Photo 2 (left): The Braid and Pin Method.

Top view of a roach showing its brightly colored yarn base, and the hole in the base for pulling a scalplock through. (Roach, spreader, and accompanying pieces are from the writer's collection.)

Photo 3: Top view of a rawhide roach spreader. Notice the hole, which is made to line up with a hole in it's roach's base. These holes can be used for either threading a thin braid of hair up through, or threading tie thongs down through to secure the roach to the dancer's head. This roach spreader is shaped in an early to mid twentieth century style popular among western Montana people, and dancers from the Columbia River Plateau. It's circular front is designed to actually spread, or more correctly, flatten the front hair of the roach. The purpose of most spreaders, however, is to give a solid foundation for the crest feather sockets or rockers, not to actually spread the roach hair.

Photo 4: A thin scalplock is tightly braided at the place on the head where the roach position is desired. The holes in the base and spreader will go where this braid begins.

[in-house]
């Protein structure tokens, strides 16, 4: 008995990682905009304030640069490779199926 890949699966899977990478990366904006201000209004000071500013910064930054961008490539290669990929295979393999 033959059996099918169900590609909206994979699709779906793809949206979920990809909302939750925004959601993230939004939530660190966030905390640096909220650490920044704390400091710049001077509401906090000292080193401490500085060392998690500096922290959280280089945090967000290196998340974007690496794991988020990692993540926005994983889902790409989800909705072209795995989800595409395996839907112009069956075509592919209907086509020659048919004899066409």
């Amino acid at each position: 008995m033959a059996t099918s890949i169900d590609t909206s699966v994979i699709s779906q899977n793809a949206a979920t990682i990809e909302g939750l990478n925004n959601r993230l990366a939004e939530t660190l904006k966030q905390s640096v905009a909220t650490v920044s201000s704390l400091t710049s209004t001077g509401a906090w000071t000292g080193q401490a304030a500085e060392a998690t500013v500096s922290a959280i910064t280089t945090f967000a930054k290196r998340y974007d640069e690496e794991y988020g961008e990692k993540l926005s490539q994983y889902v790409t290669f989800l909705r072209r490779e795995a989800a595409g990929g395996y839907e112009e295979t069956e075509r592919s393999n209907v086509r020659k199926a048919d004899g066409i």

Photo 5: The braid is pulled up through the holes in the roach base and spreader.

Photo 6: Once the braid is threaded through the base and spreader, it is secured with a stick called a roach pin, which acts as a toggle. This stick is pushed through the braid above the spreader. To hold the roach securely in place, the braid must be pulled snugly and the roach and spreader pushed down as the pin is inserted so that there is no slack between the roach and the wearer's head.

Traditionally, the pin is inserted from the right side, and is often decorated with beadwork and feathers, marks of war honors from days of old.

Photo 7: These two boys have made use of their long hair by attaching their roaches with a pin through a braid atop their heads. Both boys have added a string to the mid section of their roaches which runs through the roach base, around to the front of their necks, and there is tied in a bow. The boy on the right is adjusting his. This string, usually a cotton shoelace, keeps the tail of the roach from flipping around to the front when they really get into their dancing.